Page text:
Other organizations already maintaining specialized databases include government (taxation, geologic, geographic, demographic, and other statistical information), law-enforcement agencies (arrests, fingerprints, DNA records, and stolen property records), wholesalers and retailers (market trends, inventory, accounts and customers), credit card issuers, libraries (loans, books on hand, and in print), newspapers (articles by subject), stock market and brokerage houses (prices, press releases, and transactions).

There is also a growing number of private entrepreneurs who perform contract information searches and data digests for their clients using public and private data sources. These may be many of the same people who help businesses to set up Web pages to get their own message out to the world in the most compelling form possible.

Scientists and engineers can look up the physical properties of substances or locate journal articles or books on specific topics. Researchers in all fields can do periodic searches and keep up to date on the most current work in their field. These facilities are becoming more standardized and organized as they continue to grow. They will gradually become major information utilities in their own right, and the professionals who rely on them now will find their dependence growing to the point where they cannot work at all without them.

Meanwhile, commerce is alive and thriving on the Internet, and billions of dollars a year worth of business is handled on-line via electronic storefronts and secure ordering systems. It is reasonable to expect this use will continue to grow rapidly for the foreseeable future.

Sex and the Internet

On a less enlightening note, the purveyors of explicitly violent and/or sexual materials have also used electronic distribution to further their own ends. There are three possible responses to this particular development:

1. Some would introduce censorship of the electronic media and remove sexually explicit materials altogether.

2. Others make and sell "filtering" programs that parents can use to prevent access to the better known of such collections.

3. Still others note that censorship implies censors; that is, someone must decide what ideas are allowed expression and what are not. There is potential for "good" ideas to suffer more than "bad" ones if that happened, so they prefer to allow all ideas to compete openly in a free marketplace.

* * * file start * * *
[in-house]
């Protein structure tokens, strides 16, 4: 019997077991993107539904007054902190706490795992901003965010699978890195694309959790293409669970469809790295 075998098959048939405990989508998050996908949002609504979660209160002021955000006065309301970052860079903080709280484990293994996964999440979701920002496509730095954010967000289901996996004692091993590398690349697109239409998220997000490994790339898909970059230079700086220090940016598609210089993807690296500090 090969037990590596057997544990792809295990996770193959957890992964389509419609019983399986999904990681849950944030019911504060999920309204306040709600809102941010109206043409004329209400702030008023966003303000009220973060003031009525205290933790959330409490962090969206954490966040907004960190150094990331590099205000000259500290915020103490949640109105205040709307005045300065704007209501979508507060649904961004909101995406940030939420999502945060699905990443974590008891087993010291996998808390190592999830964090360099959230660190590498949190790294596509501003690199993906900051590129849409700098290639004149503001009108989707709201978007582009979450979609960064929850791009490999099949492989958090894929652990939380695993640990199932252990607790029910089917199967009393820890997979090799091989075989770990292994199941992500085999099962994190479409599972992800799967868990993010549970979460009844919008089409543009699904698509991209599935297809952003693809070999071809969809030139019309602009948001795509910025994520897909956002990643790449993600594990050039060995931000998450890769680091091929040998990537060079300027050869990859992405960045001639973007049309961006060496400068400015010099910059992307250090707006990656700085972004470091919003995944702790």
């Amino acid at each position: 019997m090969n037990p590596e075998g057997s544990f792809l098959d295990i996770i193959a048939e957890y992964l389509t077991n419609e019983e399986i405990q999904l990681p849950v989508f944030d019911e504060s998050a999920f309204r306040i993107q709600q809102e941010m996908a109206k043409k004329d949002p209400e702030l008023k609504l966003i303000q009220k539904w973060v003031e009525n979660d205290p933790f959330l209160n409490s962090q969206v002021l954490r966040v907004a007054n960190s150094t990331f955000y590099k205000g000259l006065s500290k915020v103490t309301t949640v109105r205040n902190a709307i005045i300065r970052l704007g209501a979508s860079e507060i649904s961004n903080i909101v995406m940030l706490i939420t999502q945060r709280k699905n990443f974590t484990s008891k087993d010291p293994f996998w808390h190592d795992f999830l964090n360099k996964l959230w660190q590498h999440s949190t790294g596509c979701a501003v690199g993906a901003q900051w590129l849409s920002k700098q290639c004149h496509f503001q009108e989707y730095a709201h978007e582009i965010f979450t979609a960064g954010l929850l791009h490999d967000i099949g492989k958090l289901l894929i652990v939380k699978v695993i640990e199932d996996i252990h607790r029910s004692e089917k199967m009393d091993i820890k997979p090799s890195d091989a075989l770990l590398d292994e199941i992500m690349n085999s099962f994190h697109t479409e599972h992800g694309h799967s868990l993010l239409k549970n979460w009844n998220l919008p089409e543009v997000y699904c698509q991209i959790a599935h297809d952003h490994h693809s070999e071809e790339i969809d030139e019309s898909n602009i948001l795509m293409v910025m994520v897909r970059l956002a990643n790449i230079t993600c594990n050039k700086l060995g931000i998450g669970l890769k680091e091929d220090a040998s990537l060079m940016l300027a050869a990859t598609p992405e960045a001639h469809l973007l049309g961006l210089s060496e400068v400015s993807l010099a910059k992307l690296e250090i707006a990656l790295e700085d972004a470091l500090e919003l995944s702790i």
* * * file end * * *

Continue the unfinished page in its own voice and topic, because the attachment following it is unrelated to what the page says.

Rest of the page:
Unfortunately, the latter (more freewheeling) view may not adequately protect groups that find themselves the target of abuse in such materials, such as women, children, and minorities. The mere existence of depictions of abuse lends credence to its actual perpetration. That is, fictitious or potential abuse portrayed in violent or sexual materials appears to promote real abuse of real people. Indeed, in many cases actual abuse must be inflicted to make pictures of it in the first place. In the same manner, false denials of the holocaust inflict great psychological pain on the survivors of the death camps and their families. Indeed the law already recognizes that a speaker is responsible for what is spoken--if it is destructive of reputation, damages for libel may be granted. If it has only the potential to damage, the law is less clear.

Moreover, the third view is based on the liberal hope that good ideas and their use will overwhelm bad ones. This in turn implies that those expressing such a hope have the ability to know which are which. Based on actual human history, not only are the hopes vain, such abilities appear to be wanting. At some point and in some manner, it seems necessary to decide to what extent the good of freedom of speech/information must be set aside for the good of preventing threats to people's lives and health. In other words, there is a balance between the right to freedom of speech and the right to enjoy safety under peace, order, and good government.